IDS 336 Food and Culture
29, November 2016
I chose Gumbo as my final presentation because it reminds me of my family. My mother is a beautiful creole-southern woman from Shreveport, Louisiana and this recipe is all about her culture and traditions. My family members from Louisiana began to migrate to California, landing in Oakland, San Diego, Anaheim and Los Angeles. They brought along with them their food, language, and traditions. They never denied their Creole style of living. That was a way to preserve the culture and pass it down to us, children. I am blessed to be one of them, my name is Dominique and this is my gumbo tradition. Every holiday my family and I decide when is the gumbo to be made, Thanksgiving or Christmas. Due to my new class about “Food and Culture”, this Thanksgiving was perfect for me.
“The word Gumbo comes from West Africa, in the Central Bantu dialect word for okra that was brought to colonial times by slaves.” (Vogt, 1) However, we don’t use okra in our gumbo, too slimy for me. There are two familiar gumbos, one made of seafood and the other made with chicken and sausage. “Gumbo is the mixture of many cultures that arrived in southern Louisiana. The cooking styles of the French, Spanish, Indigenous tribes (Choctaw, Alabama, & Cherokee), Africans, Italians and Germans.” (Wikipedia, Gumbo) All these races lived together in a small area in the 18th and 19th Centuries. They are not to be confused with Cajun people, Cajun people migrated from Arcadia, present day Nova Scotia in 1755. (Vogt, 1) Cajuns settled in the bayous and prairies south and west of New Orleans. “Gumbo was first documented around the 19th century, but the roux goes back as far as 1651. Francois Pierre La Varenne calls it a “thickening of flower”. (Wuerthner, 1) The base for gumbo is the Roux, equal part flour and equal part oil, browned in a cast iron skillet, until you smell nuts. The Holy Trinity is what we call the celery, bell pepper, onion and garlic vegetable mixture that goes into the roux once it’s ready was brought by the Spanish colonists.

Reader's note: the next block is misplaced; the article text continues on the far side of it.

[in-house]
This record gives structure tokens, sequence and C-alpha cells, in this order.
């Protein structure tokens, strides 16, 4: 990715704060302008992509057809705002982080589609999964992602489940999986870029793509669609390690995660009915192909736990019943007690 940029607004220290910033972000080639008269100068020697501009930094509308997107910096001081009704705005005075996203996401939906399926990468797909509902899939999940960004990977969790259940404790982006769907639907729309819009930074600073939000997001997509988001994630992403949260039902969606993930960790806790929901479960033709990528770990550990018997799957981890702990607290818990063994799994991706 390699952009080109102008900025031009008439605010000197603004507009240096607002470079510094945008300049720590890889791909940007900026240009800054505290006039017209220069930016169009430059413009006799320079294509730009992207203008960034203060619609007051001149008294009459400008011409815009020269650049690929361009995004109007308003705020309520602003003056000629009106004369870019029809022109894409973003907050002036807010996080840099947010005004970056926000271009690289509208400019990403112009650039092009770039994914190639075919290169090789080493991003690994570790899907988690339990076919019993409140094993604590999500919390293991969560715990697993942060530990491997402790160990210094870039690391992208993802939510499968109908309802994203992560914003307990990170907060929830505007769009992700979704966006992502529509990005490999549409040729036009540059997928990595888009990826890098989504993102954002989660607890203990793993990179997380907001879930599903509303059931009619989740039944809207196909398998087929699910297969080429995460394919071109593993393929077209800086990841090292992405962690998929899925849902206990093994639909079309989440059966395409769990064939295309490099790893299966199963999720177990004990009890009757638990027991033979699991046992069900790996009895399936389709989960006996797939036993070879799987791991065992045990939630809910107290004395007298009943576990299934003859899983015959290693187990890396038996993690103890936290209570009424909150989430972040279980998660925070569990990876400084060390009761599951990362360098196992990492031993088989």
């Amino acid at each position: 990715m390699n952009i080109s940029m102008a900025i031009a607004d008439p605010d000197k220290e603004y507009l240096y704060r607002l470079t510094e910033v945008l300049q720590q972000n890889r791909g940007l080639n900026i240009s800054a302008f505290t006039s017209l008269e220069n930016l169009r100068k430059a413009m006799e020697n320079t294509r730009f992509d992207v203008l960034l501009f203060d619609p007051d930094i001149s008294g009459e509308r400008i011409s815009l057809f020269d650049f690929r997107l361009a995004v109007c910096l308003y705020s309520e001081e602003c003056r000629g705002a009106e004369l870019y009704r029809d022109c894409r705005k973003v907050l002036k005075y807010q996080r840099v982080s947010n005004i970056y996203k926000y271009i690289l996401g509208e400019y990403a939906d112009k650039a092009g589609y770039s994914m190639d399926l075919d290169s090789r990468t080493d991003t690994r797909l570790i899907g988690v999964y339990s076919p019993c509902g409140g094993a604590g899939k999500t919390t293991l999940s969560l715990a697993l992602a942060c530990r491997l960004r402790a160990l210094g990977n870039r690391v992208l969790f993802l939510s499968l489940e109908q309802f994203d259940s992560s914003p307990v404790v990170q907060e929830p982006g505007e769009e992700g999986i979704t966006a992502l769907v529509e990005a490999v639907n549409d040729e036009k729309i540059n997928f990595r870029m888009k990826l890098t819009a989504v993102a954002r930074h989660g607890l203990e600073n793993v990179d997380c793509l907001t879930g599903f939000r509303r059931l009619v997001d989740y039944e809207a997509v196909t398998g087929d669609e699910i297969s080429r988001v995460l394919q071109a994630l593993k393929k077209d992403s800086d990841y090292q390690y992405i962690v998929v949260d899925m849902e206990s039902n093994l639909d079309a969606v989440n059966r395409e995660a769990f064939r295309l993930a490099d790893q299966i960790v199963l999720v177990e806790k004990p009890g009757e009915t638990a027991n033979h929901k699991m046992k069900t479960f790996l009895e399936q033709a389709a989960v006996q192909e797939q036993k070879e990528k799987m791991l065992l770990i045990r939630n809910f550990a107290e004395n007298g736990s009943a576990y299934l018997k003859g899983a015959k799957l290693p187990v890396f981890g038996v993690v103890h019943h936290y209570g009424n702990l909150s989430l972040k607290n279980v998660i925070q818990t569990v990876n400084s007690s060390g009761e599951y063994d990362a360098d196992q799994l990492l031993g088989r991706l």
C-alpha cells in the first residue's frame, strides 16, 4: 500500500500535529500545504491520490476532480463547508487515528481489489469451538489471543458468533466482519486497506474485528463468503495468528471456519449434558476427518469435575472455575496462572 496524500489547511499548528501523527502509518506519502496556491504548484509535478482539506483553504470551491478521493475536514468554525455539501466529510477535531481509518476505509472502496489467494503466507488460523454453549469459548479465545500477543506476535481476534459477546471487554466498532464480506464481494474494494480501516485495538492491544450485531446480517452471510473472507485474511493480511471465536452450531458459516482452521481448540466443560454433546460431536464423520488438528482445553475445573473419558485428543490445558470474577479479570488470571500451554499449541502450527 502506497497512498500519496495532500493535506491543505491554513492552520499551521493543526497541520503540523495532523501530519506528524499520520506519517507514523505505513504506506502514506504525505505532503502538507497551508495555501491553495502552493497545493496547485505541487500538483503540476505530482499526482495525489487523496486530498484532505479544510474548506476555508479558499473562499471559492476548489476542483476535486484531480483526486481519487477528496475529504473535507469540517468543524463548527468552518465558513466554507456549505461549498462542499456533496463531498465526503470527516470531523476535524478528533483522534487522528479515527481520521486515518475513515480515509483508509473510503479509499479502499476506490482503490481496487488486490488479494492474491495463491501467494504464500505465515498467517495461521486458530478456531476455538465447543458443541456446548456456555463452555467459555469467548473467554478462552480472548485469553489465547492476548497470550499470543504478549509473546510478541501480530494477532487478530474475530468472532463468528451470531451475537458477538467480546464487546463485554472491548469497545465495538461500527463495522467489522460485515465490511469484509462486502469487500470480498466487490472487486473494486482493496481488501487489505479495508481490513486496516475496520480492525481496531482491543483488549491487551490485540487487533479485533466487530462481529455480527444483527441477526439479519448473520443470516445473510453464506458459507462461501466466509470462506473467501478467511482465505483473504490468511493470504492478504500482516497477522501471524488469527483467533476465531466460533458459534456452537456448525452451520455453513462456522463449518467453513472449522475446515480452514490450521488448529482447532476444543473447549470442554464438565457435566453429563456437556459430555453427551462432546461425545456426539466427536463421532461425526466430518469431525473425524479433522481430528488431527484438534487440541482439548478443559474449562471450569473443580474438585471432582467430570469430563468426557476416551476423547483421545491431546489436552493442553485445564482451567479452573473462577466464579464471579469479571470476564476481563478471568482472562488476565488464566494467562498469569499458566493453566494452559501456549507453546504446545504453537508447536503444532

On, Friday, November 18, 2016, my mom and I went to Sprouts market in Culver city, for 2lbs of raw, deveined shrimps, onions, celery, green peppers, fresh parsley, and a box of old bay seasoning. I love spending time with my mom, she is my comfort. It also helps that she is a very funny. I asked my mom who taught her how to make gumbo, she replied her Grandmother Rose and Uncle Bey cooked all the time. My youngest daughter was on vacation from school Thanksgiving week so I decided to take that week off work with her. My oldest daughter was only off work that coming Monday and Thursday, which meant Monday was our day together to get the live crabs.
We have been going to China town for our live dungeons crabs since I can remember. I never know the name of the fish market until this project, I only knew where it was. The fish market is called, “HOI YEUNG CO. 716 Broadway Ave. (figure Chinatown)”. We bought 4 live crabs at $7.99 lbs., which came up to $65.00 and a bag of king crab legs
for $74.00. It is very important that you know how fresh your seafood is and how they died. In Louisiana, seafood was cheap because people lived so close to the bayous and swamps, but in Los Angeles, seafood isn’t cheap, ouch. Yes, you guessed it, we are making seafood gumbo. Gumbo is a hearty seasoned soup or stew with meat and seafood, served over white rice that was able to feed a large amount of people. The seafood gumbo contains shrimp, crabs, andouille sausage, and sometimes oysters. The meat gumbo contains chicken, duck, squirrel, and sometimes rabbit. Our seafood gumbo consists of 3 whole crabs, crab legs, shrimp, beef sausages, skinless, boneless chicken thighs, the holy trinity, and around 16 herbs and spices. We don’t use tomatoes, okra or file seasoning in our gumbo. We are in the 99 percent of creole cooks, who wouldn’t be caught died adding these ingredients in our gumbo. File powder is a Choctaw spice made from dried and grounded sassafras leaves. (Moss, 1) File powder should be added per bowl per individuals’ taste preferences. Shopping for all the ingredients to make gumbo takes about a day or so. We were all tired after shopping so tomorrow would be the day to cook.